It’s that time of year again when the Terry’s Chocolate Orange is appearing everywhere, so when Charles asked me to make pudding for supper with a family friend recently this chocolate orange cheesecake came to mind. So many chocolate orange cheesecake recipes around these days focus on the Terry’s Chocolate Orange as an ingredient, but any of the milk chocolate ones we’ve had recently have been pretty disappointing, and if you want a decent chocolate flavour after introducing cream and cream cheese, I’m convinced the inclusion of some proper chocolate is in order. And fresh orange zest, of course.
This recipe is so simple and delicious – a real crowd pleaser, and with no need to mess about with the oven, it’s a great one to make with kids. Add some extra decor if it’s a really special occasion, or just serve it up with some orange slices (ours were marinated in dark rum) and cream or ice cream and let the taste speak for itself. If you don’t like the chocolate orange flavour, you can easily leave out the orange zest and have a plain chocolate cheesecake instead.
If you liked this cheesecake, why not give our Baileys Cheesecake a whirl, or if you prefer your chocolate orange in cake form, why not try these Chocolate Orange Cupcakes?
This apple and blueberry pie is a twist on that traditional apple pie, which Charles and his father are exceptionally fond of, but which can get a teeny tiny bit boring if you have too many of them in a row.
We’re making a concerted effort to have my father-in-law over for supper every now and then, and he often invites us to dine with him, and it would be rude not to try to bake something tasty to take with us for pudding. Whilst we’ve both been trying to eat and live healthier, a good pudding is something we both find hard to resist, and always seems an apt reward for a day’s hard work.
You may remember me mentioning the fruit and veg stall we shop at in Kelso – Julian’s Veg. It’s always exciting to find out what new produce they have in, from gooseberries and chocolate peppers to lychees and goose eggs, but one staple they often have in plentiful supply is blueberries, often at a good price. While I’m not too fussed about eating them raw, they are delicious when they’ve been baked in muffins or pies. Muffins are pretty difficult to recreate well at home, but we’ll have a go at nailing that perfect blueberry muffin someday soon. For now though, there’s something wonderfully homely about a home-baked pie, and I find them pretty therapeutic to make, but blueberries alone would be somewhat unsubstantial, so the apple helps to bulk them out and make the filling a bit a bit more wholesome and tasty. You don’t have to have the lattice top – you could instead opt for a solid lid, crimped at the edges with a cross in the centre to let out the steam, but given the blueberries go into the pie completely raw, I think the lattice helps to make sure there’s plenty of space for the steam to escape, as well as giving the pastry a smaller surface area and plenty of edges to get crispy. And it’s much easier to make a lattice lid than you might think. Have a go – you’ll be impressed with yourself!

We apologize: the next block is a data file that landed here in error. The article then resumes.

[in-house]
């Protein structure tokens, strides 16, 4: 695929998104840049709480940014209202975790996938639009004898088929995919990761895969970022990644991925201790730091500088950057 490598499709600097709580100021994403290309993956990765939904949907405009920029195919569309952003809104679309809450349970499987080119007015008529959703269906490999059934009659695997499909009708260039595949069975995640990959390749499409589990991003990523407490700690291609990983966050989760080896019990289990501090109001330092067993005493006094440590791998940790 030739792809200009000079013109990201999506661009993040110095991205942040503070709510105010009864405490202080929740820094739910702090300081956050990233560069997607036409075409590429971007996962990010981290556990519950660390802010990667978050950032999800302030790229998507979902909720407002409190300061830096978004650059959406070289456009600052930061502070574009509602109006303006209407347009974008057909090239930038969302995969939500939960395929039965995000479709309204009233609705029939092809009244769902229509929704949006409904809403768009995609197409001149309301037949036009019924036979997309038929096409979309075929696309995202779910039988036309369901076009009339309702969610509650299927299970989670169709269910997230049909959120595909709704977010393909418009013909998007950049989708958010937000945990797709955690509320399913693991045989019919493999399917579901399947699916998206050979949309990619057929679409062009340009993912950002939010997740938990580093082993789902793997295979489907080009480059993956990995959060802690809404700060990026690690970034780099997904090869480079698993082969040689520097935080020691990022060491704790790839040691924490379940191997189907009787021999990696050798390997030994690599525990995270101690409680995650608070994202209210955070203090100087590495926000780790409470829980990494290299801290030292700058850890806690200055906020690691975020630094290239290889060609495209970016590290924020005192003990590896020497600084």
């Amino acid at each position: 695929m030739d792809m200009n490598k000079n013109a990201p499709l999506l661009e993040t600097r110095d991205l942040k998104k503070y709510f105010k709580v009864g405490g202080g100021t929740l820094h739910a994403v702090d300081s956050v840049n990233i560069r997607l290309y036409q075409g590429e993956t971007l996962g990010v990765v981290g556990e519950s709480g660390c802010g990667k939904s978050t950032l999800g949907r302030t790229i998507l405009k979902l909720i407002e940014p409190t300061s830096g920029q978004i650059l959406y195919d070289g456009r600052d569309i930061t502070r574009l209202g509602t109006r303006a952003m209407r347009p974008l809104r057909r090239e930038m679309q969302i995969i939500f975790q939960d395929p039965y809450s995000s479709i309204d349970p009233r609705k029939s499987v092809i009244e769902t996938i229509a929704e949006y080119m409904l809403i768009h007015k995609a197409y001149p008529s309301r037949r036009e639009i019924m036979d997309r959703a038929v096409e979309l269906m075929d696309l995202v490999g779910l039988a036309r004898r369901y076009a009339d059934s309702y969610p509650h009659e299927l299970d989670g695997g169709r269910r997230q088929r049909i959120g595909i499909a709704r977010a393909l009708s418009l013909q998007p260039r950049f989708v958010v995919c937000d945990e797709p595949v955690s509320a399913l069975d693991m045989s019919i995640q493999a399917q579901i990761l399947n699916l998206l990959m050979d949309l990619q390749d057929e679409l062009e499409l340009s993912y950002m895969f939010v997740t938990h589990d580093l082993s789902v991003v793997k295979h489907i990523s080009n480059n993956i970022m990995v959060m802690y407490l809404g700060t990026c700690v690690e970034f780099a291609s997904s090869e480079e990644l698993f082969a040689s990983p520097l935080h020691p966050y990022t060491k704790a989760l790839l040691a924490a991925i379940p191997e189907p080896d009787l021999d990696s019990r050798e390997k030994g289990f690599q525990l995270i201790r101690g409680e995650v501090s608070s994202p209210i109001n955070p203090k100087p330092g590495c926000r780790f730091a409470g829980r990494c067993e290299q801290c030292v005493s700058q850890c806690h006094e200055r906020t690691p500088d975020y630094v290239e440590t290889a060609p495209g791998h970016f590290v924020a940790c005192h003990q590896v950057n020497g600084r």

I’m the first one to admit when I’m disappointed by the way my baking has turned out, but this one was pretty delicious! In fact, I’m pretty tempted to bake another one…..
- 250g plain flour
- 50g icing sugar
- pinch salt
- zest of a lemon or lime
- 125g chilled butter
- 2 eggs
- 4 apples
- a punnet of blueberries
- a knob of butter
- 3 tbsp brown sugar
- 1 tsp cinnamon
- 1 tbsp caster sugar
- Start by making the pastry as it will need at least half an hour to cool in the fridge.
- Grab a mixing bowl and weigh out the flour, icing sugar and salt.Add the butter in cubes or thin slivers.Rub everything together between your fingertips as if you were making a crumble, until the mixture is evenly combined and resembles breadcrumbs. If your fingers get tired or cramp-up, have a rest. It's really worthwhile using your hands and you'll be able to do it in next to no time with plenty of practice.